A Bigger, Better Bottle Bill

In A Smaller, Shrinking Economy

So far, the stimulus and sustainability entries have focussed on what environmental initiatives might be cut from the books. But today, we are highlighting the opportunity to push a recycling initiative through because it will bring in some much needed funding.

bottled-water-jj-0011Many New Yorkers don’t notice this, but our non-carbonated beverages don’t have a deposit amount listed on them. You can hold a bottle of seltzer in one hand and a bottle of non-carbonated water in the other and one will give you a nickel, while the other will not. The reason for this is probably more related to the fact that in 1982, when the initial bottle deposit law was passed, fruity non-carbonated beverages and bottled water–that now make up 1/3 of the beverage market–was a distant dream (or nightmare).

Extensive lobbying from the beverage industry and retailers–both large and small, and lack of support for the bill from the state senate have left prior attempts at changing the program to include non-carbonated beverages stalled (but passed) in the state assembly.

But seeing as a revamped program would bring in new funding to the tune of $118 million, it is a bit more sellable, to some. Essentially, the money would come from the unreturned deposits that right now end up back with the distributors. The total amounts to $93 million, but the higher figure, the $118 million, includes the unclaimed deposits that non-carbonated beverages would generate as well. So, the initiative is two fold: include non-carbonated beverages and give the extra funds to the state, which will directly benefit the state’s Environmental Protection Fund.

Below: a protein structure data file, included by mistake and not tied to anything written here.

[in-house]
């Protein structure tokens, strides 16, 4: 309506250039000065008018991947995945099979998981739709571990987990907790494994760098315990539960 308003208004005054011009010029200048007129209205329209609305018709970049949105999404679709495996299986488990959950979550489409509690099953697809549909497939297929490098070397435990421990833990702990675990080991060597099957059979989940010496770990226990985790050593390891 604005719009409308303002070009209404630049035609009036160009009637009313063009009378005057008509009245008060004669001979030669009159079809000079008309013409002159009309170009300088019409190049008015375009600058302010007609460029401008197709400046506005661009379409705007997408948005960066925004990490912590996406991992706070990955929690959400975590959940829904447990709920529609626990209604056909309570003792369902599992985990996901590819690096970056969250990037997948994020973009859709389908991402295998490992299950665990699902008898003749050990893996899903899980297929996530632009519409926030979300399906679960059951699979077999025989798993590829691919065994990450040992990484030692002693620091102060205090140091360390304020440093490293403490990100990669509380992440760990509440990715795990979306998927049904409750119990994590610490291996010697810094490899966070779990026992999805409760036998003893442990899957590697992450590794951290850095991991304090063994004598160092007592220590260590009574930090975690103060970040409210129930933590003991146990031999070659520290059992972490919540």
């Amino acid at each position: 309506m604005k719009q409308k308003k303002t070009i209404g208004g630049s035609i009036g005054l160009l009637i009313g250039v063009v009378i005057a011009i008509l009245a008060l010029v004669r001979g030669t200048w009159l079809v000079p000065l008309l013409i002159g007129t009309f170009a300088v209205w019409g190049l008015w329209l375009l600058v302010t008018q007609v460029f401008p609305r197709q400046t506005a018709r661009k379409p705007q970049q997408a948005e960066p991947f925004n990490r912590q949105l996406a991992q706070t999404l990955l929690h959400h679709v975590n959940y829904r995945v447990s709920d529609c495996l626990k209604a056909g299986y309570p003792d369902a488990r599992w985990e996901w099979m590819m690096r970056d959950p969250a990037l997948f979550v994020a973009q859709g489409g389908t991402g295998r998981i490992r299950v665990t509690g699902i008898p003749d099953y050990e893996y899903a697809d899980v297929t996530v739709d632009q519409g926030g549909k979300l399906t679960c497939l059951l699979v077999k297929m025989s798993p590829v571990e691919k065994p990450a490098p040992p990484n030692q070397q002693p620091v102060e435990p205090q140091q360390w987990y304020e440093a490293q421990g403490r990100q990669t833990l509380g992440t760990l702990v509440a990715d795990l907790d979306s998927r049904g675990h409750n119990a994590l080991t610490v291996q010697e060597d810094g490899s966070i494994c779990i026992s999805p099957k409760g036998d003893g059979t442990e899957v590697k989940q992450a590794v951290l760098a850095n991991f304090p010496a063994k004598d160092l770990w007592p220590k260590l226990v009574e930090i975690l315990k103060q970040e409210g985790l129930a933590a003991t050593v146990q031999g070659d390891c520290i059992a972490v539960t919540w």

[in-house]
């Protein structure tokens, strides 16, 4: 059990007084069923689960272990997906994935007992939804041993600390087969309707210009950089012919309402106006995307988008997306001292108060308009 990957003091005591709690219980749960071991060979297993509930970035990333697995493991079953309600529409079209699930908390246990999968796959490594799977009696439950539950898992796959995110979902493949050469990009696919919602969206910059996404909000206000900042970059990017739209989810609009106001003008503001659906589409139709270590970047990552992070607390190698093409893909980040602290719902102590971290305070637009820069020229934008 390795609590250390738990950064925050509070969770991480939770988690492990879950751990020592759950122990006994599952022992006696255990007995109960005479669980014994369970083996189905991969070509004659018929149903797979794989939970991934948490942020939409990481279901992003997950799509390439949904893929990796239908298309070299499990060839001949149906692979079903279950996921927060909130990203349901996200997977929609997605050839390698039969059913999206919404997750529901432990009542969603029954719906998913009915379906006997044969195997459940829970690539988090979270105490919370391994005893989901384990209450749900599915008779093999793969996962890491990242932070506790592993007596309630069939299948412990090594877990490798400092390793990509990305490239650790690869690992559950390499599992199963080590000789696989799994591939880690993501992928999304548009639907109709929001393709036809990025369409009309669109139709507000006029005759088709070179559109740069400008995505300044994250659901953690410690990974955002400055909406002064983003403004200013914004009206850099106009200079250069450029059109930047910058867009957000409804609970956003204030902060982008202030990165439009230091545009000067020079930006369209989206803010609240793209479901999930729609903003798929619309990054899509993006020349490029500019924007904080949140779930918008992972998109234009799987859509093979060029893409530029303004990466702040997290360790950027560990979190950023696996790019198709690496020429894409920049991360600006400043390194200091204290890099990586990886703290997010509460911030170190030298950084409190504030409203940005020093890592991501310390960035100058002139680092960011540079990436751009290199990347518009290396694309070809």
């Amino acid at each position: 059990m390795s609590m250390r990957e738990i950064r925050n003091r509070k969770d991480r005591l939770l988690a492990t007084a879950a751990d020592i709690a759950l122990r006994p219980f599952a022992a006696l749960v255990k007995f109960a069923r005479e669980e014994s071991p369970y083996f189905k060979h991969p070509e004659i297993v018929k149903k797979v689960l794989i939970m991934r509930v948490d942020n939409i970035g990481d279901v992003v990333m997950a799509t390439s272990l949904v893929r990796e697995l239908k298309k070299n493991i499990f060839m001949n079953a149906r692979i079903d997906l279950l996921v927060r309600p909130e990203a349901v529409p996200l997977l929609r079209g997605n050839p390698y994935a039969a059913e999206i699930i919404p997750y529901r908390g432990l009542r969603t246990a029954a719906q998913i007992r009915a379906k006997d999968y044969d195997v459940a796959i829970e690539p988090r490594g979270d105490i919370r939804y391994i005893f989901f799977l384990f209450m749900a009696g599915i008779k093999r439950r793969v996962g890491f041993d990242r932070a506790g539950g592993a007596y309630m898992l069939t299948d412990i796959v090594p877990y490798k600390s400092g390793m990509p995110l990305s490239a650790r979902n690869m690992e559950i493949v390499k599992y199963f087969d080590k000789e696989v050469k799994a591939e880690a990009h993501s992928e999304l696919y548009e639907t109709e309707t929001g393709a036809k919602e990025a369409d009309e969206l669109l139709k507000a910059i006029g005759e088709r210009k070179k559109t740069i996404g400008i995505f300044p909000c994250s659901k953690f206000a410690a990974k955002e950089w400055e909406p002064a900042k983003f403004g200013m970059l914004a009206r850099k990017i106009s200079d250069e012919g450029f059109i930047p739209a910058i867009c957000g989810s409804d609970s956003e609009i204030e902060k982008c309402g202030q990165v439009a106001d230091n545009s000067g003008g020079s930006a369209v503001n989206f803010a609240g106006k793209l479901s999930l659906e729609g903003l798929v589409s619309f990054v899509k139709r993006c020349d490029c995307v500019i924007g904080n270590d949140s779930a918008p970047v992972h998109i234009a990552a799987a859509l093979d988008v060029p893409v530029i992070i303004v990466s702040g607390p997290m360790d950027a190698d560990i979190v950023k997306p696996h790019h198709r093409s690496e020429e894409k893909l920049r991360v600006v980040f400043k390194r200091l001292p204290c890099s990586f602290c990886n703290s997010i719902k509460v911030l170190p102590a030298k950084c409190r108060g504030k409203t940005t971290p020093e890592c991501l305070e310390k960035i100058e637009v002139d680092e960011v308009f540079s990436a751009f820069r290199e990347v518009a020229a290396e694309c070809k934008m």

While some are certainly warming up to the idea of an extended bottle bill, there are still foes. New Yorkers for Real Recycling has stated that, “It’s just bad policy.” Stating that it won’t actually improve recycling rates very much, they lobby for increased funding for curbside recycling programs. There is just one problem with that: They miss the money coming in part of the solution, which in these times is the attractive portion.

We will see what the final budget looks like on April 1st. But for those who have been working to get the bottle bill stepped up for quite some time, New York State’s budget issues certainly do have a silver lining.

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